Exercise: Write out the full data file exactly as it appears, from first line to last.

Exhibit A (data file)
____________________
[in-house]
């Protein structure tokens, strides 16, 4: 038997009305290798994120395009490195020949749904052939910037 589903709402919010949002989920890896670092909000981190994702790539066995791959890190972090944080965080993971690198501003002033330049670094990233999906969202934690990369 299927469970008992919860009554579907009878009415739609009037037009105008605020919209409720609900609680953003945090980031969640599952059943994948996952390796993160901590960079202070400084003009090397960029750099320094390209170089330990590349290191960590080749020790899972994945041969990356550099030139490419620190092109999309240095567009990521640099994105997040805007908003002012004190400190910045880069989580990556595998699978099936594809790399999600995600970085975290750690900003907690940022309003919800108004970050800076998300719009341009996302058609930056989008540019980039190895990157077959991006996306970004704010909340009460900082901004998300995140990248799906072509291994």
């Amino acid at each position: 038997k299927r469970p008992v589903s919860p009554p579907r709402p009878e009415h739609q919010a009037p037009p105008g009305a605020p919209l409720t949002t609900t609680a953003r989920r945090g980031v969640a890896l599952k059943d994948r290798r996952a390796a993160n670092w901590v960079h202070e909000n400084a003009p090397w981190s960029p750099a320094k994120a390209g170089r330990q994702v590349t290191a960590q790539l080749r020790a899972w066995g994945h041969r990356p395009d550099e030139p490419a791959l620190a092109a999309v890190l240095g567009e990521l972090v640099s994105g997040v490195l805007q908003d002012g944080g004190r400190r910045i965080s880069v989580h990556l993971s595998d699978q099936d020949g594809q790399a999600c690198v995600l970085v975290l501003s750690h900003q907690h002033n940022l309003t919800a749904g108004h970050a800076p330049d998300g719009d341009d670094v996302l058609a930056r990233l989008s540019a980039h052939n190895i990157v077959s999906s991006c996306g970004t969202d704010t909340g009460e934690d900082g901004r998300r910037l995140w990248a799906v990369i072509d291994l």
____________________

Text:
[in-house]
């Protein structure tokens, strides 16, 4: 038997009305290798994120395009490195020949749904052939910037 589903709402919010949002989920890896670092909000981190994702790539066995791959890190972090944080965080993971690198501003002033330049670094990233999906969202934690990369 299927469970008992919860009554579907009878009415739609009037037009105008605020919209409720609900609680953003945090980031969640599952059943994948996952390796993160901590960079202070400084003009090397960029750099320094390209170089330990590349290191960590080749020790899972994945041969990356550099030139490419620190092109999309240095567009990521640099994105997040805007908003002012004190400190910045880069989580990556595998699978099936594809790399999600995600970085975290750690900003907690940022309003919800108004970050800076998300719009341009996302058609930056989008540019980039190895990157077959991006996306970004704010909340009460900082901004998300995140990248799906072509291994």
């Amino acid at each position: 038997k299927r469970p008992v589903s919860p009554p579907r709402p009878e009415h739609q919010a009037p037009p105008g009305a605020p919209l409720t949002t609900t609680a953003r989920r945090g980031v969640a890896l599952k059943d994948r290798r996952a390796a993160n670092w901590v960079h202070e909000n400084a003009p090397w981190s960029p750099a320094k994120a390209g170089r330990q994702v590349t290191a960590q790539l080749r020790a899972w066995g994945h041969r990356p395009d550099e030139p490419a791959l620190a092109a999309v890190l240095g567009e990521l972090v640099s994105g997040v490195l805007q908003d002012g944080g004190r400190r910045i965080s880069v989580h990556l993971s595998d699978q099936d020949g594809q790399a999600c690198v995600l970085v975290l501003s750690h900003q907690h002033n940022l309003t919800a749904g108004h970050a800076p330049d998300g719009d341009d670094v996302l058609a930056r990233l989008s540019a980039h052939n190895i990157v077959s999906s991006c996306g970004t969202d704010t909340g009460e934690d900082g901004r998300r910037l995140w990248a799906v990369i072509d291994l």